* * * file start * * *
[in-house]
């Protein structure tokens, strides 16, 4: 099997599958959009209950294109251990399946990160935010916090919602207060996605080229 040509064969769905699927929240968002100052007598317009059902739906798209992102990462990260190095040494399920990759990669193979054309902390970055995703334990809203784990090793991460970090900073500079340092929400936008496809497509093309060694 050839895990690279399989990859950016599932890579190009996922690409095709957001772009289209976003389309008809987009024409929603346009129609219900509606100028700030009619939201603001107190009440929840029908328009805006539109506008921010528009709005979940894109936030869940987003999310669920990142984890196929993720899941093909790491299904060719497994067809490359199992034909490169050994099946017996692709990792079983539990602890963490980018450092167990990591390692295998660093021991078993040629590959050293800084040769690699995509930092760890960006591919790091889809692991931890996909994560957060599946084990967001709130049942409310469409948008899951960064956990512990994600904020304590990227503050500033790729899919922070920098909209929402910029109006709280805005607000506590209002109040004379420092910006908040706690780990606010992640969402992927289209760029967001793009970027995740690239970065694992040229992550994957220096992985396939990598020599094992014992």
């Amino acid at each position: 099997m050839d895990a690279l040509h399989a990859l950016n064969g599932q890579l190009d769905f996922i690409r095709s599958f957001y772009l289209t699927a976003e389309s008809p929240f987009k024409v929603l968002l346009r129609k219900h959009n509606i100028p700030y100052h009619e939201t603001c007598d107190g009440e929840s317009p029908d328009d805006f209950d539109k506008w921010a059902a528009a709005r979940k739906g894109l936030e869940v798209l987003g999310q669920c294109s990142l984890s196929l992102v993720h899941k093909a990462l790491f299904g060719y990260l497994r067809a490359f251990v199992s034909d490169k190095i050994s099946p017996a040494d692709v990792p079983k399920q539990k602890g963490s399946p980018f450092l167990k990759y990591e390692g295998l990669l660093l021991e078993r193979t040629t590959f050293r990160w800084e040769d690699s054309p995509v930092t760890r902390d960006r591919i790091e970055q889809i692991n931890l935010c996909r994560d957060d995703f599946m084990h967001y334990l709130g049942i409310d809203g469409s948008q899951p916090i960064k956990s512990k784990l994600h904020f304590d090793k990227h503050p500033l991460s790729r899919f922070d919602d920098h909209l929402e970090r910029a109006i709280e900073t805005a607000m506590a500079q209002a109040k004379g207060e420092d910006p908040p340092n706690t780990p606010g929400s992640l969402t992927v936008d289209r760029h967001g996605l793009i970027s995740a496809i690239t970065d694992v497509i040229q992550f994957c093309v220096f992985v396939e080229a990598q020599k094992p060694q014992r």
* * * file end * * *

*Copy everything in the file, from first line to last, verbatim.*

[in-house]
């Protein structure tokens, strides 16, 4: 099997599958959009209950294109251990399946990160935010916090919602207060996605080229 040509064969769905699927929240968002100052007598317009059902739906798209992102990462990260190095040494399920990759990669193979054309902390970055995703334990809203784990090793991460970090900073500079340092929400936008496809497509093309060694 050839895990690279399989990859950016599932890579190009996922690409095709957001772009289209976003389309008809987009024409929603346009129609219900509606100028700030009619939201603001107190009440929840029908328009805006539109506008921010528009709005979940894109936030869940987003999310669920990142984890196929993720899941093909790491299904060719497994067809490359199992034909490169050994099946017996692709990792079983539990602890963490980018450092167990990591390692295998660093021991078993040629590959050293800084040769690699995509930092760890960006591919790091889809692991931890996909994560957060599946084990967001709130049942409310469409948008899951960064956990512990994600904020304590990227503050500033790729899919922070920098909209929402910029109006709280805005607000506590209002109040004379420092910006908040706690780990606010992640969402992927289209760029967001793009970027995740690239970065694992040229992550994957220096992985396939990598020599094992014992």
């Amino acid at each position: 099997m050839d895990a690279l040509h399989a990859l950016n064969g599932q890579l190009d769905f996922i690409r095709s599958f957001y772009l289209t699927a976003e389309s008809p929240f987009k024409v929603l968002l346009r129609k219900h959009n509606i100028p700030y100052h009619e939201t603001c007598d107190g009440e929840s317009p029908d328009d805006f209950d539109k506008w921010a059902a528009a709005r979940k739906g894109l936030e869940v798209l987003g999310q669920c294109s990142l984890s196929l992102v993720h899941k093909a990462l790491f299904g060719y990260l497994r067809a490359f251990v199992s034909d490169k190095i050994s099946p017996a040494d692709v990792p079983k399920q539990k602890g963490s399946p980018f450092l167990k990759y990591e390692g295998l990669l660093l021991e078993r193979t040629t590959f050293r990160w800084e040769d690699s054309p995509v930092t760890r902390d960006r591919i790091e970055q889809i692991n931890l935010c996909r994560d957060d995703f599946m084990h967001y334990l709130g049942i409310d809203g469409s948008q899951p916090i960064k956990s512990k784990l994600h904020f304590d090793k990227h503050p500033l991460s790729r899919f922070d919602d920098h909209l929402e970090r910029a109006i709280e900073t805005a607000m506590a500079q209002a109040k004379g207060e420092d910006p908040p340092n706690t780990p606010g929400s992640l969402t992927v936008d289209r760029h967001g996605l793009i970027s995740a496809i690239t970065d694992v497509i040229q992550f994957c093309v220096f992985v396939e080229a990598q020599k094992p060694q014992r």